Inventory optimization and planning are crucial elements of business management. With the power of technology, an inventory planner can automate these functions, beginning with statistical demand forecasting. From there, an engine can calculate optimal inventory levels at multiple points in the supply chain, based on the best-possible net value to the organization, or the entire value chain.
Typically, demand and supply planners track sales and operations using Excel spreadsheets. The problem with this process is that it is manually intensive, time consuming, error prone, outdated, incomprehensive, and generally results in unreliable forecasts and inventory-level recommendations. What is needed, and what organizations are migrating to, is enterprise-grade optimization software. Use the following steps to help you choose the right solution.
Step 1: Customer management
Keeping the customer first is how the selection process begins. Anticipating and understanding customer requirements is the important first step in managing inventory. Customer needs should predetermine orders for raw materials and supplies, manufacturing processes, production schedules, and shipping. The reason? Customers whose orders are delayed due to a lack of materials or other resources often become lost customers, meaning lost revenue, market share, and good will. The solution is cloud-based inventory optimization software, which is designed by industrial engineers, business executives, and software developers to mitigate (or in some cases eliminate) these issues.
Step 2: Warehouse and inventory management
Lowering inventory levels while maintaining or improving service levels is the outcome of inventory optimization and planning. Producing and storing inventory that is not needed is an unnecessary cost. When your business knows what inventory is needed, and when it is needed, you avoid these costs. By increasing the efficiency of your production and warehousing, you improve your internal KPIs, as well as the financial performance of your supply chain. You have to know in real-time what’s in production, what’s in storage, and what’s in the final fulfillment process. Only then can you make informed decisions about optimal inventory levels, including safety stock (the stock kept in storage) to meet an unexpected surges in demand.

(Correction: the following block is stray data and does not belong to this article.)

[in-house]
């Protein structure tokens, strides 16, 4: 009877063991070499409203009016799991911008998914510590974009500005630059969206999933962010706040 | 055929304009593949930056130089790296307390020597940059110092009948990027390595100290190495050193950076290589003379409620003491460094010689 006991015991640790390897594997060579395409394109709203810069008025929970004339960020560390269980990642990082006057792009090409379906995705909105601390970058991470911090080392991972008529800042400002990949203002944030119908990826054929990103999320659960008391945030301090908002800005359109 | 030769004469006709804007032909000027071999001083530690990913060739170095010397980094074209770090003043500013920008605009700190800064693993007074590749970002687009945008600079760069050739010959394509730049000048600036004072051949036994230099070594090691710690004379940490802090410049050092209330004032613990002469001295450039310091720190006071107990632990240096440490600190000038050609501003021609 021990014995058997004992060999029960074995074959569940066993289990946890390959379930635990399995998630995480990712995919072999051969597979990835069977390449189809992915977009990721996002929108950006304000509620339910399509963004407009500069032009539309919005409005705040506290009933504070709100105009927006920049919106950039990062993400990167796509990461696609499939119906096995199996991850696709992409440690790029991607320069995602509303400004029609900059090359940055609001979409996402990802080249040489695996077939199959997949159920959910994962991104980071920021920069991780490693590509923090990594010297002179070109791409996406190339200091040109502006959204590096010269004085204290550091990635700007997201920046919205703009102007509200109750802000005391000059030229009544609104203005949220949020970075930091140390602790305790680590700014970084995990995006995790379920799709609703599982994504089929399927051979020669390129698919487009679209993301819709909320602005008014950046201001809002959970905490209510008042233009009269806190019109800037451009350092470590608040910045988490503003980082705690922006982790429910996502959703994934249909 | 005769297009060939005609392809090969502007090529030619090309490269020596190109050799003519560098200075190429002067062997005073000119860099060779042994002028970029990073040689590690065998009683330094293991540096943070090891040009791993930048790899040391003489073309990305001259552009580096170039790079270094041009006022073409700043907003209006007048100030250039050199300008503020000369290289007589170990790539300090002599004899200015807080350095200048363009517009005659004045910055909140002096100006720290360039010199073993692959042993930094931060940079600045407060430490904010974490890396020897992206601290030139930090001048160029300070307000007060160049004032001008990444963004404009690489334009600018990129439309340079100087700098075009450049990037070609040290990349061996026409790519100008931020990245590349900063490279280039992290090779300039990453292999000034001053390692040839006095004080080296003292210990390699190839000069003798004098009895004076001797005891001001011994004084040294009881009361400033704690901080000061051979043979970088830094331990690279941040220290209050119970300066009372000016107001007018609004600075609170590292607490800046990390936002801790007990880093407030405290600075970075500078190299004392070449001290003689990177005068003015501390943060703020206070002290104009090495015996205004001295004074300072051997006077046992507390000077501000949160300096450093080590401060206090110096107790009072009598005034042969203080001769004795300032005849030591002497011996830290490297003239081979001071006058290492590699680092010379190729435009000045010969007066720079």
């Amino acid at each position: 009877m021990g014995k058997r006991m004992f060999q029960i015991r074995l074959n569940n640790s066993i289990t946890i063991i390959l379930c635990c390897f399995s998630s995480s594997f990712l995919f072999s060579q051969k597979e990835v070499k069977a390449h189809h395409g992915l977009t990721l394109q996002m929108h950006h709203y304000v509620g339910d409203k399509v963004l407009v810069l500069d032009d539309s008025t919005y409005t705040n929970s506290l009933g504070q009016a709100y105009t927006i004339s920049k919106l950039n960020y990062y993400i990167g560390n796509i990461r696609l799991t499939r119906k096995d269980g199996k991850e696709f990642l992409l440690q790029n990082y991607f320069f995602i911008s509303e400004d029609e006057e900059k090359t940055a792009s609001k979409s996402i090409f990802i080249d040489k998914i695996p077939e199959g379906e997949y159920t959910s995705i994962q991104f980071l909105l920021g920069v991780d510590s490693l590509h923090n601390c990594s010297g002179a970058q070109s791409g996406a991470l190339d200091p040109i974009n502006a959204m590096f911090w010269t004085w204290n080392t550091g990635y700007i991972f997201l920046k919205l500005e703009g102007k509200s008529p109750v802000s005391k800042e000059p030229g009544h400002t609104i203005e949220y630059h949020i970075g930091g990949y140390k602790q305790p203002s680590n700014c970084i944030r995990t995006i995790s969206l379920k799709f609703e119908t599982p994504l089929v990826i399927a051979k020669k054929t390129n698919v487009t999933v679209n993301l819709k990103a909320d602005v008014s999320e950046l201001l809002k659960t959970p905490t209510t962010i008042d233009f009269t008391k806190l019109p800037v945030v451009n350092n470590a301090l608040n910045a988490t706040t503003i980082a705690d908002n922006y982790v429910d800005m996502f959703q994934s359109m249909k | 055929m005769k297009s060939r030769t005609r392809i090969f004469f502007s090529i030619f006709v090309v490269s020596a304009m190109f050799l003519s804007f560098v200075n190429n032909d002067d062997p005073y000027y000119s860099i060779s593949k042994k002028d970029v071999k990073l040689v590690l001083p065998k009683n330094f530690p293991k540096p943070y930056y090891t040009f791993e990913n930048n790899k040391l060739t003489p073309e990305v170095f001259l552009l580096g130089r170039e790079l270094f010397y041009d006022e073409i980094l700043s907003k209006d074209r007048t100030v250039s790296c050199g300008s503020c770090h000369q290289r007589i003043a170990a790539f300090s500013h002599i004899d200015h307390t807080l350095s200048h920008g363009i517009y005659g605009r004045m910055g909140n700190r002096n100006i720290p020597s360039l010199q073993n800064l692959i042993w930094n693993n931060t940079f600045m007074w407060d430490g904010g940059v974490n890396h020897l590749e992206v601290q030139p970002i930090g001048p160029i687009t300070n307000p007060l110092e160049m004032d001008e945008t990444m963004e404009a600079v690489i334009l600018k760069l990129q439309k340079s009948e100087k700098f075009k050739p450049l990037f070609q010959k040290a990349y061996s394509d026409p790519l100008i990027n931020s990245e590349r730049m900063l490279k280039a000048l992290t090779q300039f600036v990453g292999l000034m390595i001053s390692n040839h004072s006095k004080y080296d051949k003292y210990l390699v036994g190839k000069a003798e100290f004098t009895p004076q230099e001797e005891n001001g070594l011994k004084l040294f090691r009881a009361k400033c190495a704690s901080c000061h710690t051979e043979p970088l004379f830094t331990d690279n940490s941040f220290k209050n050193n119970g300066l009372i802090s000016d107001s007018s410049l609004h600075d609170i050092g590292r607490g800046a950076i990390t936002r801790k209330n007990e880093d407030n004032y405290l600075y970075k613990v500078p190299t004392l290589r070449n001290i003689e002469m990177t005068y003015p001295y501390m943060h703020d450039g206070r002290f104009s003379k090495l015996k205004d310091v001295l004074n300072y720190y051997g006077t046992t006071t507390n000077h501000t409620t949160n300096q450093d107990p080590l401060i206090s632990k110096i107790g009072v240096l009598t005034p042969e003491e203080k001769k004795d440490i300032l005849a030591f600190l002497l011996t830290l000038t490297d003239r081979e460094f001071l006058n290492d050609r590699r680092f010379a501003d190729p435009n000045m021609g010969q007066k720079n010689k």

Step 3: Relationship management
Business is built on relationships, but experts agree that is an area of failure for companies when fulfilling orders. Customers appreciate communication about potential problems while receiving correct information about their order status. Using spreadsheets for maintaining and sharing this kind of information is difficult at best and increasingly untenable. Organizing, sharing, and saving this data is a key benefit of inventory optimization software. When this information is available to the inventory planner and the shared value chain, the result is improved collaboration, service level, and profit.
Step 4: Look upstream (supply shocks lurk)
When something unexpected occurs that changes the supply of commodities or products, it is called supply shock. Supply shocks can cause a dramatic increase or decrease in supply (and demand) for an item. In 2016, an outbreak of algae in Chilean salmon farms cut global production by 6.8 percent. As a result, supply could not meet demand and salmon prices rose globally.
Vanguard IBP for the inventory planner
Getting started is easy. Contact Vanguard and see how Vanguard Predictive Planning matches advanced analytics with a workflow design that fosters communication and tracks the input and actions of diverse users. This brings into shared view oft-missed planning criteria, such as promotions, cannibalization, competitor actions, supply changes, and phase-outs. Vanguard brings inventory planner strategies together with inputs from multiple teams to improve visibility and transparency and speed projects along. Contact us to arrange a demo.